My "Journo-less" Summer...So Far (Part 1 of 8)

Sunday, July 27, 2014

Constantly consumed by numerous unsuccessful attempts at securing a new employer (and trying to end a 6-month long jobless stretch), I haven't had a chance to really enjoy the promise of relaxation that the summer season brings around this time every year. Since I finished my journalism program last December (and receiving my certificate the following month), this is the first one since 2011 that I do not have any schoolwork to work on so I have been occupying some of my limited "down" time with entertainment and activities related to that field. The items that I already posted here (the Clinton booksigning, the Dayton festival) might have been the only the things I considered "newsworthy" but there has been much more going on related to past, present and even fictional news.

Over the next few weeks, I will provide these observations in a chronologically ordered, multi-part series. The first installment deals below with one of a journalist's greatest fears--being jailed for simply doing your job (or, in this case, being convicted on trumped-up charges).


1. The Al Jazeera Reporters:

From left: Mohammed Fahmy, Peter Greste, and Baher Mohamed on May 15, 2014 during their trial on terror charges at a courtroom in Cairo (Hamada Elrasam photo courtesy of AP)

Since late last year, three journalists who work for the Qatar-based satellite television network have been detained by Egypt's government in the wake of the military's overthrow of the Muslim Brotherhood regime that replaced the decades-old regime of former president Hosni Mubarek back in the "Arab Spring"-related activities in 2011. That pan-Islamic political party had won the parliamentary elections in that democracy deficient nation in 2011 and a razor-thin presidential election victory by Mohamed Morsi in 2012. Since the overthrow of King Farouk in a 1952 revolution, Egypt has been controlled by "strong man" leaders starting with Gamal Abdel Nasser in 1954, Anwar Sadat in 1970, and Mubarek in 1981 (taking over in the wake of his predecessor's assassination by Muslim extremists from within Egypt's military). Those 2011 and 2012 ballot box victories were initially allowed by the country's military leadership--the true "power brokers"--but the Muslim Brotherhood's pursuit of their religion-based platform (Sharia law, suppression of anticipated civilian freedoms) caused huge uprisings among the overall population and led to the eventual ouster of that government by the military in the summer of 2013.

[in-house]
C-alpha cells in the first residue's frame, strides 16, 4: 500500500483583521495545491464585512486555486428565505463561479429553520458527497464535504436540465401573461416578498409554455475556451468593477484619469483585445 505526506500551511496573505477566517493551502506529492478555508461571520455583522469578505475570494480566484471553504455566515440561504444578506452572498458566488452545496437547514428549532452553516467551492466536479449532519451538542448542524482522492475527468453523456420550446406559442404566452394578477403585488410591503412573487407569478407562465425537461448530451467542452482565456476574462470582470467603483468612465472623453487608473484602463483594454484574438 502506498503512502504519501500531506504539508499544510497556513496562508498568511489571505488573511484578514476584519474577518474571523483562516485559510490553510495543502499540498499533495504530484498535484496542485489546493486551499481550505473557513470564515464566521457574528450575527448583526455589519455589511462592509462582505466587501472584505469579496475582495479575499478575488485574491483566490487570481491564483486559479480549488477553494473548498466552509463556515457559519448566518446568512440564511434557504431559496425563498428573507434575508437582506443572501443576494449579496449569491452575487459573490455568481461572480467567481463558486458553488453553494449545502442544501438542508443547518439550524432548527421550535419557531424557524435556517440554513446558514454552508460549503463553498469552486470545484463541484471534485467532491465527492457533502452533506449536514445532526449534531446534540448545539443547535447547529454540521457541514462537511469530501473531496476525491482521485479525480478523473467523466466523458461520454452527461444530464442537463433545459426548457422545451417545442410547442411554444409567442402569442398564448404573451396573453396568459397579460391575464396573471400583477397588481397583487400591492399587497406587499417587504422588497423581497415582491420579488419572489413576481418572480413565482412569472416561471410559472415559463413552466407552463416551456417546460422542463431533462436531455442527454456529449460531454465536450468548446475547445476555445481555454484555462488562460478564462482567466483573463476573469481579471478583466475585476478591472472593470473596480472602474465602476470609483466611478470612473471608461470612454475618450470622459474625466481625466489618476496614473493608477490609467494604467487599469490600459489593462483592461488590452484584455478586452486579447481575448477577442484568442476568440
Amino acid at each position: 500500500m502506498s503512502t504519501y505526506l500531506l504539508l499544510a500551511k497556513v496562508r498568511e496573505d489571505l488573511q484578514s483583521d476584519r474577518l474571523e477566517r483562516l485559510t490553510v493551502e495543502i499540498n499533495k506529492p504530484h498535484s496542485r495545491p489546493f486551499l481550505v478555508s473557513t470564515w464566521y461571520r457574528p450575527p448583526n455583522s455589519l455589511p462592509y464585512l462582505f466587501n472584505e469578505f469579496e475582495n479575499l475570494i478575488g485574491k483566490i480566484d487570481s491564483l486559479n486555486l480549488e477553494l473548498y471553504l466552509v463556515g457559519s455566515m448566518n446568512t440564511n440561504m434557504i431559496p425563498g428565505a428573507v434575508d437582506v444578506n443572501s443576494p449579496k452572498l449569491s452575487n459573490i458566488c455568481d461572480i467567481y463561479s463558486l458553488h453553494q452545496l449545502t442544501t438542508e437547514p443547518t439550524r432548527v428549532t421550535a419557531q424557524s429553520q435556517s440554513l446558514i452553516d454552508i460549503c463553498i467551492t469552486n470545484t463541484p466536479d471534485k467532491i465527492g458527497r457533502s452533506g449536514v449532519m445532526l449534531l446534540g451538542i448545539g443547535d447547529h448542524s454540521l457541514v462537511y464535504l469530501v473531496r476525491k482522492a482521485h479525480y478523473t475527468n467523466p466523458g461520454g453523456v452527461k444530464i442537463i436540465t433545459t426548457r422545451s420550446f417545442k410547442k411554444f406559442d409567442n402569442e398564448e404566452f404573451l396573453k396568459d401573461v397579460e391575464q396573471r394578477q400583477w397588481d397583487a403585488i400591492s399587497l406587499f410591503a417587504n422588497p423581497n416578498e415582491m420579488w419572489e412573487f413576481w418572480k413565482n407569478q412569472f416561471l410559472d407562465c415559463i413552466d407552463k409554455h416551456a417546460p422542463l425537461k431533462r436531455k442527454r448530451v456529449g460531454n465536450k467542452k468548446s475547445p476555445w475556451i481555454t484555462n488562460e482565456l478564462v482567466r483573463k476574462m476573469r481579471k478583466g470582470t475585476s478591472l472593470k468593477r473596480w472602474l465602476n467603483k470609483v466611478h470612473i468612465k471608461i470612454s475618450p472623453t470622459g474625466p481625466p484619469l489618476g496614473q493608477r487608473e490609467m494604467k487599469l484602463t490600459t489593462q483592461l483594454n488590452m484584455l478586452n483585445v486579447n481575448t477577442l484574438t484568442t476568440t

During that overthrow and the subsequent crackdown on Muslim Brotherhood supporters, Al Jazeera was thought to be overly sympathetic to their cause and their in-country offices were closed in September 2013 (they had a similar claim made against them during the initial 2011 uprisings against Mubarek and had six journalists detained and equipment seized for a short period). In late December, Fahmy, Greste and Mohamed were arrested in a Cairo hotel on charges of aiding a terrorist organization by broadcasting false news in the service of that blacklisted party. Their trial, which began in February and ended with their convictions on June 23rd, was almost universally condemned as a farce by international journalism organizations and human rights groups. The prosecution's bizarre evidence against the trio included a music video by the French pop artist Gotye, one of the defendants' own vacation pictures from areas outside of Egypt, and video footage of sheep farming to somehow demonstrate complicity or linkage with that outlawed group. When the sentences were rendered, both Fahmy and Greste received 7-year terms (Mohamed got an additional three years because he was found in possession of a spent bullet casing he picked up off the ground at a protest rally). Egypt's newly elected "civilian" president (and, until very recently, the commander-in-chief of the military and the defense minister) Abdel Fattah al-Sisi said that he would allow those verdicts to stand and not pardon the journalists, despite the international condemnation of the court's conduct or the severity associated with those offenses. It appears that without al Sisi's help, the trio will now have to navigate their way through the Egyptian judicial system to overturn that decision and reports have Greste starting that formal appeals process yesterday (Fahmy's brother is uncertain about his jailed sibling's decision to appeal the "ridiculous verdict").

Back at the beginning of their trial, the Al Jazeera networks began an aggressive proactive social media campaign to bring attention to the plight of their incarcerated employees. The hashtagged phrase #freeajstaff corresponded to a "Journalists Under Fire" initiative used to spotlight the dangers practitioners of that profession face on a daily basis in the world's most dangerous locations. In late February, I made a graphic and posted it on this blog's mainpage to demonstrate my solidarity with them and it will remain there until all three of them have been released.


Next up in the about a new television program that involves a familiar face from a "fake news" show?

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